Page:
In 2024, breakdancing will feature as an Olympic sport for the first time – but what does this mean for its radical roots?
Born in the Bronx back in the ’70s, breakdancing later found a similar home in the banlieues of Paris, where marginalised communities adopted the style as a vessel for protest. In 2024, it will feature as an Olympic sport for the first time – but what does this mean for its radical roots?
The scene is an almost perfect picture of Parisian spring: the Eiffel Tower slouches in the afternoon sun, the Seine’s crisp waters hurtle along below, and atop a hill overlooking it all, bold rays of light beam between the Palais de Tokyo’s grand columns and along its sweeping marble floors.
But within these clichéd, postcard surroundings of western Paris – usually prime for pouting influencers, tourist hordes and the French capital’s haute bourgeoisie – are not-so-subtle signs of resistance. Look closely, and you can witness a subversive reclaiming of public space.
Stacks of boomboxes are pumping out beats that shake the Art Deco façades and rattle the eardrums of bystanders nearby. Swarms of skaters add to the racket with the clattering symphony of a thousand kickflips. And in one far corner, a dozen young men are gathered conspiratorially in a circle.
“This is our world,” says Gosso Nabisso, stretching his arms out wide like a predatory bird. “We won’t scream it in the street. But we own this place. To be a b-boy is a culture and a state of mind. We take it everywhere we go.”
The 28-year-old Parisian – wearing a backward cap, black tee and white Nike trainers – strides into the centre of the group and effortlessly leaps forward into a handstand. He then rotates and twists his body to the rhythm of the music, before abruptly stopping the rotations while balanced on his forearms, legs still flailing mid-air. To finish, he spins several times on the crown of his head before flipping back over to land coolly on his feet. The crowd claps hard in appreciation and he shoots them a confident grin.
Actions speak louder than words for Gosso, one of the “b-boys” – or breakdancers – of Paris, a movement quite literally embodying the fight for urban life. In recent years, the pressures of gentrification and commercialisation have cranked up in their hometown. But through their unique form of contemporary dance – ferocious, carnal, yet elegant – they have found a way to express themselves in a changing city.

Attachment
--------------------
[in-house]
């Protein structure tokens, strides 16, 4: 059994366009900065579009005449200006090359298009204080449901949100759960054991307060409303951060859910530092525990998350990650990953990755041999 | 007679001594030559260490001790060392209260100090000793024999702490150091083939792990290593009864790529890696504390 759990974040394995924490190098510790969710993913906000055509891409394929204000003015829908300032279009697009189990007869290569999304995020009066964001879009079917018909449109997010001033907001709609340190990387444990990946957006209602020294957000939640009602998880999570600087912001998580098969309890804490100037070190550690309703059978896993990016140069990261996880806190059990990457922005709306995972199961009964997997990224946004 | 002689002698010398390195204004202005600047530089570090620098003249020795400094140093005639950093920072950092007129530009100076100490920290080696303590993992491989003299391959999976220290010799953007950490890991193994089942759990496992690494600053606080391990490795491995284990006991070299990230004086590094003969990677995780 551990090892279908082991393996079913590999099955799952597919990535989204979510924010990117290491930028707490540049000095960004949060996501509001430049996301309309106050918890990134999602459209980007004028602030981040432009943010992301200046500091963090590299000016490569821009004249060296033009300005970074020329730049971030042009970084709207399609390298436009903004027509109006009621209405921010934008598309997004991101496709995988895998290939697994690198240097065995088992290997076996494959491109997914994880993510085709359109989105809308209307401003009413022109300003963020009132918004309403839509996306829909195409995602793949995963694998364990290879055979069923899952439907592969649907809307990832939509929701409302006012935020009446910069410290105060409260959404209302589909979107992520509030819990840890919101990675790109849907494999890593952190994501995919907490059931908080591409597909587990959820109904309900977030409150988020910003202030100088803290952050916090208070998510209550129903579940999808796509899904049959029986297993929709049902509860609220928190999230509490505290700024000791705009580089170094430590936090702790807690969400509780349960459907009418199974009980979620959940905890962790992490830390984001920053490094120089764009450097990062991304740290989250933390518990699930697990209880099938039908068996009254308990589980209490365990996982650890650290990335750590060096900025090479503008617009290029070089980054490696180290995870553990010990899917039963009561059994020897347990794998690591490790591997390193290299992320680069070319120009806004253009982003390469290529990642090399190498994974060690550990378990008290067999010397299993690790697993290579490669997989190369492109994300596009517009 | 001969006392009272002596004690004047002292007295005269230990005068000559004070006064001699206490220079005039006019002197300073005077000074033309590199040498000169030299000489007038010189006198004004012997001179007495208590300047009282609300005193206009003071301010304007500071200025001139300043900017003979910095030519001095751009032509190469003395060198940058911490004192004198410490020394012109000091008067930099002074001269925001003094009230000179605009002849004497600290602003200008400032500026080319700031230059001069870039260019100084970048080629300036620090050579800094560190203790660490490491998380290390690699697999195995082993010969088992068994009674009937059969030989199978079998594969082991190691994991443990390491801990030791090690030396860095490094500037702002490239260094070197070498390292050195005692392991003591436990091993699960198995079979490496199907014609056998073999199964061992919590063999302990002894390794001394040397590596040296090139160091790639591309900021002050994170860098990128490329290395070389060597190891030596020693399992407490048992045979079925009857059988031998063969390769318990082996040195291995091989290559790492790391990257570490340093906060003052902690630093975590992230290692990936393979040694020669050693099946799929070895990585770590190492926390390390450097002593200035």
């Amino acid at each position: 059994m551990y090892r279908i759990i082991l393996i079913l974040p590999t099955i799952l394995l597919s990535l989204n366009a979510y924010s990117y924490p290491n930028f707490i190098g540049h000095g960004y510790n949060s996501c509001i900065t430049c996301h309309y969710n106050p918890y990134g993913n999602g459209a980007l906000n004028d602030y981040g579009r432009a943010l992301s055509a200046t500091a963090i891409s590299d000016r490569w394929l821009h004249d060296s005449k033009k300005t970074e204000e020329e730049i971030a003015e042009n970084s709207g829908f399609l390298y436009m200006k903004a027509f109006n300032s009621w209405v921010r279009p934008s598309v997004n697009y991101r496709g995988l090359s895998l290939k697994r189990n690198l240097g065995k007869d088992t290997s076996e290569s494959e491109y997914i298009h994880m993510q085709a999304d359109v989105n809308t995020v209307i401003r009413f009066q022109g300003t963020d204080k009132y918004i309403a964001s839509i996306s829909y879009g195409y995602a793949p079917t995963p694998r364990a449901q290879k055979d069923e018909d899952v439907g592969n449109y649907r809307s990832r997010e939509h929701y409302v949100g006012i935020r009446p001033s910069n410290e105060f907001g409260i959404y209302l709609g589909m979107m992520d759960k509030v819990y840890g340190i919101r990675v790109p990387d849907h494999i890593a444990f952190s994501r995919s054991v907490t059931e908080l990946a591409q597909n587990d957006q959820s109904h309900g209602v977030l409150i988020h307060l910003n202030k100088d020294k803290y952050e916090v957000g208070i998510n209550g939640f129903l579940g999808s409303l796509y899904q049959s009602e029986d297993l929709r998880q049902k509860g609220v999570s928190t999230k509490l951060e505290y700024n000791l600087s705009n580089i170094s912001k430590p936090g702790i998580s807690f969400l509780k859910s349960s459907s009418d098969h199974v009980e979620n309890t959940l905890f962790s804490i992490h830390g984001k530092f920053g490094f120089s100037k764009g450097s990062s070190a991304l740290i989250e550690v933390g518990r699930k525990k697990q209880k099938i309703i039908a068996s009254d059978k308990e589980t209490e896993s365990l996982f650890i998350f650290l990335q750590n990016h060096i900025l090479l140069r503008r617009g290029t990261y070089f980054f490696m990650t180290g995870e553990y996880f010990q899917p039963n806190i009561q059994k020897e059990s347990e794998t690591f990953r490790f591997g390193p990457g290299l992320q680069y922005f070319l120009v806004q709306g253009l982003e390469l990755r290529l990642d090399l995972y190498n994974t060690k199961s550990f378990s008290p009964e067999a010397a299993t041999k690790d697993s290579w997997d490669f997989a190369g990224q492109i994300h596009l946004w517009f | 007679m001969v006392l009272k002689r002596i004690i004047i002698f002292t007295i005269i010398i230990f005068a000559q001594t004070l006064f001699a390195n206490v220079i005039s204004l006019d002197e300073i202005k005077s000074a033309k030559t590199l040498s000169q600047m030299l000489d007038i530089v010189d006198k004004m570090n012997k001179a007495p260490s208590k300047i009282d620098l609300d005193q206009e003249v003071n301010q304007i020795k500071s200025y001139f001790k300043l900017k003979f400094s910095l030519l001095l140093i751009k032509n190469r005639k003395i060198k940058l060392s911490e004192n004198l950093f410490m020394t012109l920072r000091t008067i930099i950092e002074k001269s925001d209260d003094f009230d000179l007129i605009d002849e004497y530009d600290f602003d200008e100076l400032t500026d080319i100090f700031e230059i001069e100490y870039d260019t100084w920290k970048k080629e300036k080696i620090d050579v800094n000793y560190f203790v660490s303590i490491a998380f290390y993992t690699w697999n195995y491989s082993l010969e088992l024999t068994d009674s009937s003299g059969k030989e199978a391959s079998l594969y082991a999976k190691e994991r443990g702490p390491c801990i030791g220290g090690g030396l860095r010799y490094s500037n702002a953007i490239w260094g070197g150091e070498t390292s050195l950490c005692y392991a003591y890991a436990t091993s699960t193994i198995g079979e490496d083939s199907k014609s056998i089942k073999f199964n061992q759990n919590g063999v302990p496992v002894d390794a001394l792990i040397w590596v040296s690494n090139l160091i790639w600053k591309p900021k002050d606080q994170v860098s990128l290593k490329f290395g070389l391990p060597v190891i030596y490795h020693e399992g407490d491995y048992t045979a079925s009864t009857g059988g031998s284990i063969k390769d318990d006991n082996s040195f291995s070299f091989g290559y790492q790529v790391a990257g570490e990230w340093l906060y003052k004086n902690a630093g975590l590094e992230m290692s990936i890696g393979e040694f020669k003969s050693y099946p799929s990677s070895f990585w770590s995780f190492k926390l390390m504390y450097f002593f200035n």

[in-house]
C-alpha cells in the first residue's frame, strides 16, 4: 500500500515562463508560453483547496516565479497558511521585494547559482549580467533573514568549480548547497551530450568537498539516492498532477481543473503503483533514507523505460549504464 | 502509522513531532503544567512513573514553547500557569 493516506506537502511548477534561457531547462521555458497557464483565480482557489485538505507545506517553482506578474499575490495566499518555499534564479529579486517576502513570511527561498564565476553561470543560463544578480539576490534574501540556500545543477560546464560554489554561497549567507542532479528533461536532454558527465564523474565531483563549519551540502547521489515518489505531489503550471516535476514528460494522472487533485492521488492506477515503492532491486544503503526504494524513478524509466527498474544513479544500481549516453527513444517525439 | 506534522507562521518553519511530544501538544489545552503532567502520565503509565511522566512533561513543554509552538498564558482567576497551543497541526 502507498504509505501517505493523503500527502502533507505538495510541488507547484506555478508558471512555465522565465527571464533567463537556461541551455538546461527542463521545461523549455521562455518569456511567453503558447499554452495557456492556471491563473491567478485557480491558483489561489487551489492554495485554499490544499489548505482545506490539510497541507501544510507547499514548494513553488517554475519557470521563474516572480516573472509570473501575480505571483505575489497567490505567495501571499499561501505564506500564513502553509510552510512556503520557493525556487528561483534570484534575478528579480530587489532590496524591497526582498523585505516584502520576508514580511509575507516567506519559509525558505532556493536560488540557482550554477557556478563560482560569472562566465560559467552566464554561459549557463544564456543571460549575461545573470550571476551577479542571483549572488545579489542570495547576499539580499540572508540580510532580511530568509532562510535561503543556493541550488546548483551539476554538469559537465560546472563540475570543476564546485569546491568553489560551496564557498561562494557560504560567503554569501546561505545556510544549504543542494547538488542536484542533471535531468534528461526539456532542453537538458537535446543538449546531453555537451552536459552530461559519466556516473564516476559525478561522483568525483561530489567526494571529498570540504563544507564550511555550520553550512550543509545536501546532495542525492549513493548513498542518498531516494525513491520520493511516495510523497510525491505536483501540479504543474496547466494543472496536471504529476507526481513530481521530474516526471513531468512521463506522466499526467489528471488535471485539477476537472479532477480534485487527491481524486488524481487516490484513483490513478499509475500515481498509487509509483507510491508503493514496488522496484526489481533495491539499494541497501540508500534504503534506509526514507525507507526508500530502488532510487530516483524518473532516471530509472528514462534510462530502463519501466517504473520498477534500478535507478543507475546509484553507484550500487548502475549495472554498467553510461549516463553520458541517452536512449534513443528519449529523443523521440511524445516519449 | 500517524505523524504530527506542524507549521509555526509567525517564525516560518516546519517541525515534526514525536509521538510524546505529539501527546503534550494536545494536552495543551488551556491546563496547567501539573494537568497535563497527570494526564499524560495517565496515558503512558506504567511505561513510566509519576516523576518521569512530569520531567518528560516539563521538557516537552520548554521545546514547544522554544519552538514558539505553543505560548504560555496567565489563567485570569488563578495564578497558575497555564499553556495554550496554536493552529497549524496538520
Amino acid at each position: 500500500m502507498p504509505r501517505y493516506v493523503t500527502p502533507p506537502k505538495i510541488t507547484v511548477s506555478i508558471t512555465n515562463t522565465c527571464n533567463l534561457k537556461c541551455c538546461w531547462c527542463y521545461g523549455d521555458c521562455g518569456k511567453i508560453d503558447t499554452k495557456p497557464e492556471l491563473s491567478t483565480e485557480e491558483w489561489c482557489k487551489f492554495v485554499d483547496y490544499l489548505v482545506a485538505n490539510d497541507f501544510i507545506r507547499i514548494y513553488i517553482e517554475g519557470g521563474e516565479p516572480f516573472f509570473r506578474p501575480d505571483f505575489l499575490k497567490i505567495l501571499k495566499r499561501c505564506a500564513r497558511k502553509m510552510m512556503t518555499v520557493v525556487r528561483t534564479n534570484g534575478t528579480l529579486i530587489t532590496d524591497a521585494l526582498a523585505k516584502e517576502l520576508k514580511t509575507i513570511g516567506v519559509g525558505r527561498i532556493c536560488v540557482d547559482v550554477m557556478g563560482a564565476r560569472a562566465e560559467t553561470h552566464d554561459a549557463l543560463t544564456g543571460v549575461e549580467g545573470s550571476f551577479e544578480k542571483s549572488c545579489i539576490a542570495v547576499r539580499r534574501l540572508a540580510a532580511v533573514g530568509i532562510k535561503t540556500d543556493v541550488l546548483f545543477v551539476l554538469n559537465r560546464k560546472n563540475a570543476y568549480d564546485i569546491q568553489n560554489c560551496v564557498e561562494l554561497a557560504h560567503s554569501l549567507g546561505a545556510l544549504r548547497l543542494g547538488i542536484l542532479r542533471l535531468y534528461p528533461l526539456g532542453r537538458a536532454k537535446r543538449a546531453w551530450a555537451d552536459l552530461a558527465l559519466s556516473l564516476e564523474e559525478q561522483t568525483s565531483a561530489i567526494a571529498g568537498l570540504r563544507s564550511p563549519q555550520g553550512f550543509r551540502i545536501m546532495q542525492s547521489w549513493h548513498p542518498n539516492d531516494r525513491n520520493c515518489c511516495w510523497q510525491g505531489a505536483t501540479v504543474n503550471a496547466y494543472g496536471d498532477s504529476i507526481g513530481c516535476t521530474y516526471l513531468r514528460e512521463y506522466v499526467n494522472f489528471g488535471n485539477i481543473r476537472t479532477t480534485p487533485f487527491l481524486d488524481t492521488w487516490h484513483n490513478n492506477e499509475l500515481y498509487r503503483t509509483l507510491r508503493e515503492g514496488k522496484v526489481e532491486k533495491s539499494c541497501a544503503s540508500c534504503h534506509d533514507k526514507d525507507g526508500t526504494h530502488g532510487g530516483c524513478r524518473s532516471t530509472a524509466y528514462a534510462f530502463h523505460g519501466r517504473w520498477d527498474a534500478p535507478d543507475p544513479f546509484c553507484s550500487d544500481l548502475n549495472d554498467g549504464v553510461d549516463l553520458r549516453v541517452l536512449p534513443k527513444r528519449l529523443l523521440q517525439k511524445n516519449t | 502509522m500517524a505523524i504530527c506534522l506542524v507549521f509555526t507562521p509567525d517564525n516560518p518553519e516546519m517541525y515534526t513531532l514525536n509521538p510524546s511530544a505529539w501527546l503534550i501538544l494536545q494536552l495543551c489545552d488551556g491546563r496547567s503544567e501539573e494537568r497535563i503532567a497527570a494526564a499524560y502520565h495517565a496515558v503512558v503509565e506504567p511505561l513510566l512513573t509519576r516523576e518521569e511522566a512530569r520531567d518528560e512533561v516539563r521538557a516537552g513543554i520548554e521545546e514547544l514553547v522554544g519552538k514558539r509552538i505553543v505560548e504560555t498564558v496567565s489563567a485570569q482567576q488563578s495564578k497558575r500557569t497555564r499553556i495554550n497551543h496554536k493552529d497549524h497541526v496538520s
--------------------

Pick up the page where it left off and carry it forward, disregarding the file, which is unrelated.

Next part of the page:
“Breaking is the thing I like the most in the world,” says Gosso, who has now taken a seat on the edge of the circle to watch the other b-boys show off their own impressive moves. “I can’t put into words exactly why. But there isn’t anything else like it. We don’t have to follow anyone’s rules – my way is the right way.”
Born in the Bronx in the 1970s from the urban decay forced onto African-American communities, breakdancing quickly spread across the Atlantic and conquered the disadvantaged banlieues on the peripheries of Paris. Often practised on the tarmac outside the infamous French social housing estates known as HLM, it found a similar urban home. Ever since, breaking has been a countercultural medium and a way for those on the margins to express anger at inequality, police brutality, racism and other issues that disproportionately impact marginalised communities in the country.
The social context in France, like that in the US, has been key to that development. In the 1950s and 1960s, the banlieues were seen as the future. According to Fabien Truong, a sociologist in the Urban Cultures and Societies team at the Paris Centre for Sociological and Political Research, they represented a sign of the social progress of the middle classes. But, due to the geographic isolation of the banlieues and the cramped estates within them, they become hotspots for crime, traffic and, more generally, a poor quality of life. So the middle classes left and were replaced by working-class immigrants. “Things degraded very quickly,” says Fabien. “The banlieues were transformed into societal prisons.”
But from the 1980s, powerful forms of cultural expression were born out of these tough living conditions. “Modernity, creativity, and a new urban language emerged, which was both very French, but at the same time was inspired by the US and the world. It expressed social malaise, racism, stigmatisation, injustice – the experience of what it is like to live there. It was a way of contesting the social order through artistic means.”
One hub where French breakdancing made some of its first steps was the Parisian banlieue of Saint-Denis, a suburb with a high population of immigrants that to this day remains starkly divided from the revered city centre. It was a melting pot of pioneering culture that became famous around the world – in 1991, renowned American rapper KRS One even gave a lecture at the University of Saint-Denis.
Gabin Nuissier is a 54-year-old choreographer from the Caribbean island of Martinique. Through his company Aktuel Force, he became a pioneer of French breakdancing in the early 1980s. For him, the banlieue of Saint-Denis is “the cradle of French hip hop culture” – and the immigrant communities living there have always been a fundamental part of that. “It’s a cultural story,” says Gabin, who arrived in France in 1974. “We are people, outsiders, with roots from elsewhere. We had the same experience – we cut our ties with our families to leave. But when we came together in this breakdancing community it was magnificent. I put my Caribbean origins into my style of dance – it’s animal and instinctive.”